Sleeved Diesel Engine
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Understanding What A Sleeved Diesel Engine Is

If my memory serves me correctly, the first time I heard the term “throw away engine,” was back in the early 70’s and someone was referencing the 3208 CAT. Wow, did that start something! Sure, this engine has no sleeves, but I don’t think that even comes close to implying that the engine is a “throw away.” The 3208 CAT has a great reputation and is alive a well today. I’m sure the fine engineers at CAT who developed this engine would take exception to that term, and, I’m also sure this term has become so inbred in the marine environment that many of the same fine engineers that developed our diesels today have had many sleepless nights over this undeserved label.

Some of the reasons that diesel engines like the 3208, 3116, 3126, “B” Series Cummins, the LP Series Yanmars, and the new 6LY-2 Yanmars, to name a few popular engines today, have no sleeves is strictly by design. Superior heat dissipation, compactness, and weight savings vs. overall strength, initial cost of design and manufacture, are just a few of the design reasons for the lack of sleeves, or, my preferred term, “a PARENT BORE engine or block.” If we’re talking about a sleeved engine, it can be wet or dry and both have certain advantages and disadvantages.

Wet sleeves (or liners) have engine coolant directly in contact with their outer surface and various methods are used to contain coolant properly within the engine. Dry liners, as the name implies, are pushed into the bore of a block (the Yanmar 6LY 315 & 350 are examples) and have no contact with the engine coolant. Yes, a sleeved engine is usually easier to rebuild (cheaper in some cases) than parent bore engines, but usually only if cylinder damage or excessive wear is one of the reasons for the rebuild. Many installations in commercial boats dictate the use of a sleeved engine strictly due to rebuilding down the road. Most all of the popular “parent bore” engines today can be rebuilt by either boring the block and using an oversized piston, or, boring the block and putting in a dry sleeve (except one, the 6LY-2, according to Yanmar cannot be bored.) But many rebuilds, from my own personal experience with parent bore engines, have only required good honing and rings to accomplish this part of a rebuild.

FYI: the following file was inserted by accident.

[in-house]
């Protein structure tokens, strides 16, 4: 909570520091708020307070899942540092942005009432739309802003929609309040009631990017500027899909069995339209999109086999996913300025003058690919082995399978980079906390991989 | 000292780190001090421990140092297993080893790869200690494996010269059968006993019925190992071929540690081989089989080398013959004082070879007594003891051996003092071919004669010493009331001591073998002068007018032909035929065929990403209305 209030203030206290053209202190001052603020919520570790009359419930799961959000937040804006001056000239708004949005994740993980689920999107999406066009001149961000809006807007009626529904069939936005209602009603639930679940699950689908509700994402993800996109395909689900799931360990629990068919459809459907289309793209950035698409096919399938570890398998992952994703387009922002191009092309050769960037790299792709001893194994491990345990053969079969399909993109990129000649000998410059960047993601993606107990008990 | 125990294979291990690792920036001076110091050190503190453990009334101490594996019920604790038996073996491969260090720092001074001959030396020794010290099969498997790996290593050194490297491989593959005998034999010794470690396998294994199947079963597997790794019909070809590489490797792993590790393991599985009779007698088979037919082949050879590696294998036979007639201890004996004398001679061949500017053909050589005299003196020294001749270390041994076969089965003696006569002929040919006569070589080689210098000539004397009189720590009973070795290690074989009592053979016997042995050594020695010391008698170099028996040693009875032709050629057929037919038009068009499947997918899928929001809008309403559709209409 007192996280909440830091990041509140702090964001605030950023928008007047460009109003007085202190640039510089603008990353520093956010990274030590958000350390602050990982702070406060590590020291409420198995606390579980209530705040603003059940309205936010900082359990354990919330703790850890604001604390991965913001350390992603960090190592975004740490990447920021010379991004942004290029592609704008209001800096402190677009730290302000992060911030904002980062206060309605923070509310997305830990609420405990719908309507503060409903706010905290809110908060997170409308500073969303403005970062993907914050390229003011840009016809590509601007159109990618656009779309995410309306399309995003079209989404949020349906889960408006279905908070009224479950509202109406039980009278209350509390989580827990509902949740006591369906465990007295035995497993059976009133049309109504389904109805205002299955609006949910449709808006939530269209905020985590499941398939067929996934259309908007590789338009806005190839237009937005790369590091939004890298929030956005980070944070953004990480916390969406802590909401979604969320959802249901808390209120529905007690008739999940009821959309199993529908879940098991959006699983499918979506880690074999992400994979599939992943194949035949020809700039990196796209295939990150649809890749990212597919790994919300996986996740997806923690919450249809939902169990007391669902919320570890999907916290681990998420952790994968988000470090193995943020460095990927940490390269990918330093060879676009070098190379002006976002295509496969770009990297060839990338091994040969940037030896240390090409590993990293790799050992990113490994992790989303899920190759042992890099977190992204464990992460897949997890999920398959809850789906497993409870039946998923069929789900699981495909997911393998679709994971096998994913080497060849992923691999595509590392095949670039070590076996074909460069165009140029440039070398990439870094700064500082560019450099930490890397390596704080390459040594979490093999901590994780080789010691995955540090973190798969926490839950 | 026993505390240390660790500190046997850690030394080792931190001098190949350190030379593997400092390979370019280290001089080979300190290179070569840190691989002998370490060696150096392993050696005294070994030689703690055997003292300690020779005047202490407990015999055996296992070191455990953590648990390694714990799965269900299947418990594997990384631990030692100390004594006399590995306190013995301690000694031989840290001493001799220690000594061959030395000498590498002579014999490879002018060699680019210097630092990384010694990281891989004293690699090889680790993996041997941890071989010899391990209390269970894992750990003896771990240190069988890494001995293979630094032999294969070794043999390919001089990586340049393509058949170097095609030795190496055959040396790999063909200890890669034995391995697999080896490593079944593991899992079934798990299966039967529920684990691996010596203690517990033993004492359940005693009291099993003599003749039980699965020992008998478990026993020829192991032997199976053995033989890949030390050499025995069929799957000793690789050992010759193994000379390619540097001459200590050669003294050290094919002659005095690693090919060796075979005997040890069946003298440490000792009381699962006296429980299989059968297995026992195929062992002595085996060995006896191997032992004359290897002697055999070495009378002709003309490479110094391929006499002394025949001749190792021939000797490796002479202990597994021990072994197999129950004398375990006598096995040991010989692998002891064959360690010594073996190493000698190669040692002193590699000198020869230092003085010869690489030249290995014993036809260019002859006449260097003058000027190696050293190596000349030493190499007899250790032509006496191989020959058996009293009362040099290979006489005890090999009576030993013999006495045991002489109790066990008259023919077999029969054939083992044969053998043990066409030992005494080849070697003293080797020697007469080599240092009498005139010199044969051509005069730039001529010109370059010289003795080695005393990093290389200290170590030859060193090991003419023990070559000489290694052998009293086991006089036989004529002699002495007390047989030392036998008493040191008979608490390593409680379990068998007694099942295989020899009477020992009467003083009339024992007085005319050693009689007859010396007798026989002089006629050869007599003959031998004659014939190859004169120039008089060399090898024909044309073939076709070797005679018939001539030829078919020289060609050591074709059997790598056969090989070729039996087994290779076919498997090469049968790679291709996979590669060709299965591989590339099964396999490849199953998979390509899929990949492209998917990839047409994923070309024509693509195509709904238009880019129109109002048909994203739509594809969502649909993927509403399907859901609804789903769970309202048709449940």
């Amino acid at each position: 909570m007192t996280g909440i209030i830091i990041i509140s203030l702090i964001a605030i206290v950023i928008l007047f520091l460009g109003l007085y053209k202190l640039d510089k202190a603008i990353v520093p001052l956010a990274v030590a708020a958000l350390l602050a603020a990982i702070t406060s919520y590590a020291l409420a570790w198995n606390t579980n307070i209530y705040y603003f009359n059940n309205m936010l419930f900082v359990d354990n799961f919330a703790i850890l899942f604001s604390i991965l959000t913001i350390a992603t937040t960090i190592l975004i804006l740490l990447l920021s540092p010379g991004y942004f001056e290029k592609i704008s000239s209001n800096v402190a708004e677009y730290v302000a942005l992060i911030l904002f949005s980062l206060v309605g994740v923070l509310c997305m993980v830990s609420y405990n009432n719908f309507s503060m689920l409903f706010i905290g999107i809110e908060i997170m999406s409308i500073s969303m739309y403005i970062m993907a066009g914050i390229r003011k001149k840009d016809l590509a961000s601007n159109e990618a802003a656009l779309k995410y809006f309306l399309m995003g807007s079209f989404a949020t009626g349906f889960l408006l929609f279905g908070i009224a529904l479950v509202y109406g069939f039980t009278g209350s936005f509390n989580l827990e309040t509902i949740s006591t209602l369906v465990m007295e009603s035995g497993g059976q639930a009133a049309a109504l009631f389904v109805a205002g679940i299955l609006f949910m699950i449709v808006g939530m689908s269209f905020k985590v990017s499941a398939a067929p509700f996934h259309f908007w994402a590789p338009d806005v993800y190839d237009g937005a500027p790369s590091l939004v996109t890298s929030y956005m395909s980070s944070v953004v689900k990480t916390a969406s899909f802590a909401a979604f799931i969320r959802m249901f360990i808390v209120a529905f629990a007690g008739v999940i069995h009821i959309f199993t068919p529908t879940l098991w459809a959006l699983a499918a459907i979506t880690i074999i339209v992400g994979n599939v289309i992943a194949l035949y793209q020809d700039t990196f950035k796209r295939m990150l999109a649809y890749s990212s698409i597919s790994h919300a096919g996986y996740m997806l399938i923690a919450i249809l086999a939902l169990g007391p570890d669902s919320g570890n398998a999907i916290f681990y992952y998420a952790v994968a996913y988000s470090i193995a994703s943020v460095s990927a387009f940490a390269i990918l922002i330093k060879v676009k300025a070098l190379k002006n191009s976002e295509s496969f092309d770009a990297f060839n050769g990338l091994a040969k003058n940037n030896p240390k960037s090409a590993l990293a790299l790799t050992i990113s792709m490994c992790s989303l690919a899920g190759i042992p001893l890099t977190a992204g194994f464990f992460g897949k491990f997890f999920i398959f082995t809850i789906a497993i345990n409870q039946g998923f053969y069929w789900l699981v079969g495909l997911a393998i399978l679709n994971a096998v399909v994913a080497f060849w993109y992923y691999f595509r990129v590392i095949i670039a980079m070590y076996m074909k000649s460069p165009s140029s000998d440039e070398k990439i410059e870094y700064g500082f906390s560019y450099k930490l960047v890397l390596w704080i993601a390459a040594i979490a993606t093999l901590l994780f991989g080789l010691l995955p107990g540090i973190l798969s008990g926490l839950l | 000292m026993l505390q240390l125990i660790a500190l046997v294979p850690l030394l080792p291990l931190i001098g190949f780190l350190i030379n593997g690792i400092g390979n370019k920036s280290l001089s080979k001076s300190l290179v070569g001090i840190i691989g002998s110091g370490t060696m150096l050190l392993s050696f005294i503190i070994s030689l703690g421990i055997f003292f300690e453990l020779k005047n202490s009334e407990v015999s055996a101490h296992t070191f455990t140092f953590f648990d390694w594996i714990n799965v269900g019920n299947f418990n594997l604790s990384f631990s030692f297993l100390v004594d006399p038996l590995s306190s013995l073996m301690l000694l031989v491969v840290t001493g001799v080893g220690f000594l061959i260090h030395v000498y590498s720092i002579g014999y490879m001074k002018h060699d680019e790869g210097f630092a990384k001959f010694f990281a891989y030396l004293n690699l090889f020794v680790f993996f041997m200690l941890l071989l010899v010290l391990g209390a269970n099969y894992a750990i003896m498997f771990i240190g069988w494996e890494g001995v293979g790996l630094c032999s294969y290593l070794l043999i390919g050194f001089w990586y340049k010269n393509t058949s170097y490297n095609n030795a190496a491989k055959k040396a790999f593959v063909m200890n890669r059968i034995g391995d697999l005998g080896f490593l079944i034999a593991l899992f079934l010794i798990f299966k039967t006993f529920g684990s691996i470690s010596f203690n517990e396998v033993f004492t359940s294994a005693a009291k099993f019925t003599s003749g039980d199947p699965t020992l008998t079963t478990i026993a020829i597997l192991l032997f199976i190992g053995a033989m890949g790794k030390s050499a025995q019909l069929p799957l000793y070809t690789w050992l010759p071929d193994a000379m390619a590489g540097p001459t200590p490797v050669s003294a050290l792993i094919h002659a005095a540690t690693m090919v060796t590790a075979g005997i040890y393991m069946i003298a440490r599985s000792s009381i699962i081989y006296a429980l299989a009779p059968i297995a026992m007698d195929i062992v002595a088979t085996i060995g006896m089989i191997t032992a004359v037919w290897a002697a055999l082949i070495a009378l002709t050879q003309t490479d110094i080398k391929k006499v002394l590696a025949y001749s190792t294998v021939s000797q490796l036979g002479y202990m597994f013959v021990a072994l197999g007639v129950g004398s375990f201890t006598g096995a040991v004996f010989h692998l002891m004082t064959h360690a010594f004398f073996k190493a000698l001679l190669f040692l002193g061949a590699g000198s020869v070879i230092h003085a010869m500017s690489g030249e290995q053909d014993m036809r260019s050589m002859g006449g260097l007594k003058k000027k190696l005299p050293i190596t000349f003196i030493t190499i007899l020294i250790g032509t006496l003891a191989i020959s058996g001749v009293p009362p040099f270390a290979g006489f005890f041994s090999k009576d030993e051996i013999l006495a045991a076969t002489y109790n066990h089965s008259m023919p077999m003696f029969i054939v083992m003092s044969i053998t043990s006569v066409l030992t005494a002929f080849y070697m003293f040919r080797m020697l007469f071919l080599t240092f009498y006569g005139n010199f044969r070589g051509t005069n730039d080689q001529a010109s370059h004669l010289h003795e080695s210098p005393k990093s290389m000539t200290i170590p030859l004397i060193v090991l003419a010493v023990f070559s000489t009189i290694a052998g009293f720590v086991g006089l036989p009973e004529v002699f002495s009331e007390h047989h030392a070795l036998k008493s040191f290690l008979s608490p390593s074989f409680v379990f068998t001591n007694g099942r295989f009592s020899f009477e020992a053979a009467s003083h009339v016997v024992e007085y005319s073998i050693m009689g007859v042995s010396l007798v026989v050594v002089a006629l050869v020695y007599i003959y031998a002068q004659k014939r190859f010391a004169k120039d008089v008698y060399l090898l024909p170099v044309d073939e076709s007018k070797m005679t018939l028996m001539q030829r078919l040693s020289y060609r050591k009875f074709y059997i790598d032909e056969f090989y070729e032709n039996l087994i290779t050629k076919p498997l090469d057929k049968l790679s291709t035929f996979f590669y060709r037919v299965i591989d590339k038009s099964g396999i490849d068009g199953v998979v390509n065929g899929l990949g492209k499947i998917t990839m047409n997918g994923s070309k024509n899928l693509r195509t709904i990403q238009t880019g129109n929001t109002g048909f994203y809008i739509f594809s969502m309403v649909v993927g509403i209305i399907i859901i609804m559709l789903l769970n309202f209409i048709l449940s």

I think the most important thing I’ve learned over the years about sleeved or sleeveless engines has nothing to do with whether the engine is a “throw away.” It’s much simpler than that. It is strictly the overall cost of the rebuild. Is it economical? Can you afford to buy the parts to rebuild it? Do you really want to give this engine another life? I’m sure I’m not the only one who has seen those “green” engines in the dumpster. This is a classic example of a finely engineered “sleeved engine” advertised as being easy to rebuild because of its sleeved design that is NOT practical to rebuild because of the economics and the cost of parts. Just some simple numbers on the current rebuilding costs of a 400C Cummins: Under $325 per hole, which includes new pistons, rings, liners, rod bearings, front/rear seals, pan and head gaskets and miscellaneous peripheral gaskets. New injectors were $100 each. Labor costs what it costs, as with all boat or engine work. These costs might be used as a comparison for what I believe are realistic parts’ costs that make an engine rebuildable. Just two months ago a customer looked into the cost of cylinder kits and miscellaneous necessary parts to do a “complete top end” on a pair of 15 year old (low hour) 6 cylinder Isuzu, about $6000 per engine. That’s just parts. He bought 220 Diamonds instead. This past week, I sold a pair of Cummins B’s to a customer w/ Ford Lehmans that the manifolds had rotted thru. The engines were still in good shape but the parts to repair were $4000+ per engine. Strictly economics here. Feel free to offer your insights to this somewhat controversial subject.